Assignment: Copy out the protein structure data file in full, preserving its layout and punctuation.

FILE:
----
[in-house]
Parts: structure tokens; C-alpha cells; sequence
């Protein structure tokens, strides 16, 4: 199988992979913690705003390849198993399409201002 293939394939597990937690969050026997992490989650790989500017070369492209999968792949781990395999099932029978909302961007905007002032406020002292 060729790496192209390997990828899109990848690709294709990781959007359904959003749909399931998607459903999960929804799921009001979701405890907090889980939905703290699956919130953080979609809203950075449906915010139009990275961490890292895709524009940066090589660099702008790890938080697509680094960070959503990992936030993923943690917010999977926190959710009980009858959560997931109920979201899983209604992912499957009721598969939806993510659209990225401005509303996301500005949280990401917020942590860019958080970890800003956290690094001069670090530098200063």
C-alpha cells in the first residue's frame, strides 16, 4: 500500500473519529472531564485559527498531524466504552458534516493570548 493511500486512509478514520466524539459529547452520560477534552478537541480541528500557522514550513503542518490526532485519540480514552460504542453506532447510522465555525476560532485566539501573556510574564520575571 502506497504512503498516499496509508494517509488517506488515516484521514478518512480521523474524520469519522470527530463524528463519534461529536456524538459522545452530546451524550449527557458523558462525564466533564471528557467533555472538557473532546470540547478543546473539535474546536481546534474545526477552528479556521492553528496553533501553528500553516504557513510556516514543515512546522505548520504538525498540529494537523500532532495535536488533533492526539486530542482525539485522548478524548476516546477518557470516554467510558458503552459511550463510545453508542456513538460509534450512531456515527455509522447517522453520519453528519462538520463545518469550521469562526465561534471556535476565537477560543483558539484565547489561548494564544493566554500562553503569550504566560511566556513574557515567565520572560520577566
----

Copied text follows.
[in-house]
Parts: structure tokens; C-alpha cells; sequence
């Protein structure tokens, strides 16, 4: 199988992979913690705003390849198993399409201002 293939394939597990937690969050026997992490989650790989500017070369492209999968792949781990395999099932029978909302961007905007002032406020002292 060729790496192209390997990828899109990848690709294709990781959007359904959003749909399931998607459903999960929804799921009001979701405890907090889980939905703290699956919130953080979609809203950075449906915010139009990275961490890292895709524009940066090589660099702008790890938080697509680094960070959503990992936030993923943690917010999977926190959710009980009858959560997931109920979201899983209604992912499957009721598969939806993510659209990225401005509303996301500005949280990401917020942590860019958080970890800003956290690094001069670090530098200063």
C-alpha cells in the first residue's frame, strides 16, 4: 500500500473519529472531564485559527498531524466504552458534516493570548 493511500486512509478514520466524539459529547452520560477534552478537541480541528500557522514550513503542518490526532485519540480514552460504542453506532447510522465555525476560532485566539501573556510574564520575571 502506497504512503498516499496509508494517509488517506488515516484521514478518512480521523474524520469519522470527530463524528463519534461529536456524538459522545452530546451524550449527557458523558462525564466533564471528557467533555472538557473532546470540547478543546473539535474546536481546534474545526477552528479556521492553528496553533501553528500553516504557513510556516514543515512546522505548520504538525498540529494537523500532532495535536488533533492526539486530542482525539485522548478524548476516546477518557470516554467510558458503552459511550463510545453508542456513538460509534450512531456515527455509522447517522453520519453528519462538520463545518469550521469562526465561534471556535476565537477560543483558539484565547489561548494564544493566554500562553503569550504566560511566556513574557515567565520572560520577566